When Migrawatch receives a tip, members send a warning via text message to members with cell phones subscribed to their system. Migrawatch then investigates the area and acts as a witness to the raid.

Lili Tapia, a Brown Beret and Migrawatch member, explained that most of the time the text messages are false alarms. However, Migrawatch sends a group to investigate each time.

In order to further protect community members, Migrawatch publishes a wallet-sized guide in Spanish outlining what to do if the ICE comes to your door. On the front of the guide is a drawing of a woman holding up a paper, her rights, to an officer with “ICE” written on his back. The guide, entitled Immigrant Rights Watch, includes instructions to not open your door, to not sign any papers, and “no conteste,” to reserve your right to not speak.

Migrawatch hopes to protect the human rights of immigrants. Jennifer Laskin, a Brown Beret member, shares concern with Migrawatch over effects the raids have when they tear families apart.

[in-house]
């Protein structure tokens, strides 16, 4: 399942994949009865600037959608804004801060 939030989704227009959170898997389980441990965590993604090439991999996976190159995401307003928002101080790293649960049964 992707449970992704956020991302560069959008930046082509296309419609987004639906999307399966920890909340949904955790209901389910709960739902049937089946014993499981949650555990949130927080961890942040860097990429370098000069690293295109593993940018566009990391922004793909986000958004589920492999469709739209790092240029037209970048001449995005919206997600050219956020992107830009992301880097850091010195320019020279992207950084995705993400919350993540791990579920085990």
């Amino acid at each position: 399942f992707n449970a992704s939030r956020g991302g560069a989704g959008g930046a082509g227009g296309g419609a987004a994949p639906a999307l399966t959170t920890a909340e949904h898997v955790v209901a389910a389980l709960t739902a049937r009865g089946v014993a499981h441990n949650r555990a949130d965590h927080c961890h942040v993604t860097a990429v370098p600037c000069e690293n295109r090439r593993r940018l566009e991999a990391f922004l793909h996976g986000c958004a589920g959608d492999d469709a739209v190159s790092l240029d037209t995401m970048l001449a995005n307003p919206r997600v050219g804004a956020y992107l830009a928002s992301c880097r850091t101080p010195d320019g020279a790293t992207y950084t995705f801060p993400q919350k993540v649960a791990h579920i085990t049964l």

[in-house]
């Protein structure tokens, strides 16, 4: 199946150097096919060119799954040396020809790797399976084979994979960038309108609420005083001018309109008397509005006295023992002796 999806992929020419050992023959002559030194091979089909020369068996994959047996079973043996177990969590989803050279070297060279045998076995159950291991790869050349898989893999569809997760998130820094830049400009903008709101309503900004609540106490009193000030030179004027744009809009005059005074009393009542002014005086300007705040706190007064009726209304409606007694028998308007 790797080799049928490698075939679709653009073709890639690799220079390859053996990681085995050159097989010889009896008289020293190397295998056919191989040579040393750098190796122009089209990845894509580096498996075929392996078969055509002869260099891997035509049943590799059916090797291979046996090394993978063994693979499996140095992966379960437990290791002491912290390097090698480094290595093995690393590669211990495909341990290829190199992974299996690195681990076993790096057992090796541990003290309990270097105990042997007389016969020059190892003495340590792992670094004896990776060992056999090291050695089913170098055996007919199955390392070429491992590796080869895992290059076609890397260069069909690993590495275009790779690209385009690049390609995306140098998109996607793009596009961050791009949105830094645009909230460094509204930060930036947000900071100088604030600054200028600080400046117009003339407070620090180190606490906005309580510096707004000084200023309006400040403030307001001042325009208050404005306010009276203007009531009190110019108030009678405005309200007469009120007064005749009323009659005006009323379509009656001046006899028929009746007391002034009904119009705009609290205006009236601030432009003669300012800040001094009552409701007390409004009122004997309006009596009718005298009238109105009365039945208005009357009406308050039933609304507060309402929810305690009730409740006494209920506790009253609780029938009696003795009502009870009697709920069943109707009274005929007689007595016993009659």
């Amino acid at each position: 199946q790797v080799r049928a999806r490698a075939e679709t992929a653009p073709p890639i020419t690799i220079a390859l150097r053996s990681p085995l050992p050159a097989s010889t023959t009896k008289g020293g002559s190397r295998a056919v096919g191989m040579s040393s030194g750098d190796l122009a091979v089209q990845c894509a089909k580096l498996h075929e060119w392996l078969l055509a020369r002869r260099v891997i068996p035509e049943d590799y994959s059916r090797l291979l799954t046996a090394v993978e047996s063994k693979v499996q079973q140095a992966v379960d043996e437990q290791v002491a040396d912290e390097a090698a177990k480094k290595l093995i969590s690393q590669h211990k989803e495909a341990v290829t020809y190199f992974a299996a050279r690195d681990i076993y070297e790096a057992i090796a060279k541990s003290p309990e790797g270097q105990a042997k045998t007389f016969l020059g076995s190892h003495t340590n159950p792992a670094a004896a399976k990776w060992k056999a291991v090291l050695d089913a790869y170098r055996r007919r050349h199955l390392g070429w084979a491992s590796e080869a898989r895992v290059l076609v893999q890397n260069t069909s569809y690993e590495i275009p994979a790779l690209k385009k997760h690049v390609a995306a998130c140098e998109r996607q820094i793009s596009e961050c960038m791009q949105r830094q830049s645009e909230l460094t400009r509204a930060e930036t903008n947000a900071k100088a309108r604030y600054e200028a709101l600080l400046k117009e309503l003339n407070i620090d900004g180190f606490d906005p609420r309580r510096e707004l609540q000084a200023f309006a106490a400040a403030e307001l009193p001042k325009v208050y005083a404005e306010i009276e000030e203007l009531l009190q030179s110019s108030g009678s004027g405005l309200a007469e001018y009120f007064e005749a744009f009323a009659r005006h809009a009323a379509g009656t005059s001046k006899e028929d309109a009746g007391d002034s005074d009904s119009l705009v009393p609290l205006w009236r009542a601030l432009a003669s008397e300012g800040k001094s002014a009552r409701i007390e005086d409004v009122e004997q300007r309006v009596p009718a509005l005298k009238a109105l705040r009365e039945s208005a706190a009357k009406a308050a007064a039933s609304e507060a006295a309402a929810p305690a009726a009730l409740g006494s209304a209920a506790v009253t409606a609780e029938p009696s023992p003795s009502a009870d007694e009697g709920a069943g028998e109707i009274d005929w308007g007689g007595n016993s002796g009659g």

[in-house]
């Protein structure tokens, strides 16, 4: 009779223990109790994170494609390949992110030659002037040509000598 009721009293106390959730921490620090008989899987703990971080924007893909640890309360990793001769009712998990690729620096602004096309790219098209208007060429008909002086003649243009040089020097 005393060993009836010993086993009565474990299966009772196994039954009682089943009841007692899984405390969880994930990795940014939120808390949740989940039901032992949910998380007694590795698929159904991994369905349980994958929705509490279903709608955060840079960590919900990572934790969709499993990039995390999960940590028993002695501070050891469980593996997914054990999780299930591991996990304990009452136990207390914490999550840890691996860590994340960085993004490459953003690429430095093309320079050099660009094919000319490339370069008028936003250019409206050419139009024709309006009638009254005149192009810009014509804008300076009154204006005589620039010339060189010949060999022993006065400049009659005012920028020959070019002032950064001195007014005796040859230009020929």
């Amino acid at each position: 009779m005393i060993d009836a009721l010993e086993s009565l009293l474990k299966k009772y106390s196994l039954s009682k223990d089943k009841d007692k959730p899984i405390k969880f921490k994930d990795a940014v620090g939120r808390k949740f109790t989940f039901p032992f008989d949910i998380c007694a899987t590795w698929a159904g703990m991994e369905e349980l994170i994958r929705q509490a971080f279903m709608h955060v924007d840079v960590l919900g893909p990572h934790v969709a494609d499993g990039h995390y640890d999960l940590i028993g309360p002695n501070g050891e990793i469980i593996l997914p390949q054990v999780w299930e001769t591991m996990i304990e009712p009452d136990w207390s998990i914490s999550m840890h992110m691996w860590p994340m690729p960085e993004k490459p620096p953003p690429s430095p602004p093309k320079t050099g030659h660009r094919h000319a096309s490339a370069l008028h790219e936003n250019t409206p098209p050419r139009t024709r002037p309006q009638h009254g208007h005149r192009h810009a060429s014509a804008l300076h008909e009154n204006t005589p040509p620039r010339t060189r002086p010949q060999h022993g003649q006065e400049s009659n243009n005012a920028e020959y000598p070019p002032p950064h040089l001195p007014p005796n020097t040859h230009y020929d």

“The ripple effect [on a family] is horrendous,” Laskin said. “The raids are a violation of the Universal Declaration of Human Rights.”

Bike Shack

The Bike Shack is another project, inspired by the Brown Berets and the Bike Church, which is focused on providing a service for the Watsonville community. While Migrawatch is focused on protecting the human rights of immigrants, the Bike Shack is a project that targets the everyday challenges Chicanos face.

Transportation, said Laskin, is a big issue.

The Bike Shack in Watsonville fixes bikes for low prices or for free in order to benefit the immigrant and general community.

“There are a lot of farm workers who get to work on bikes,” Tapia said.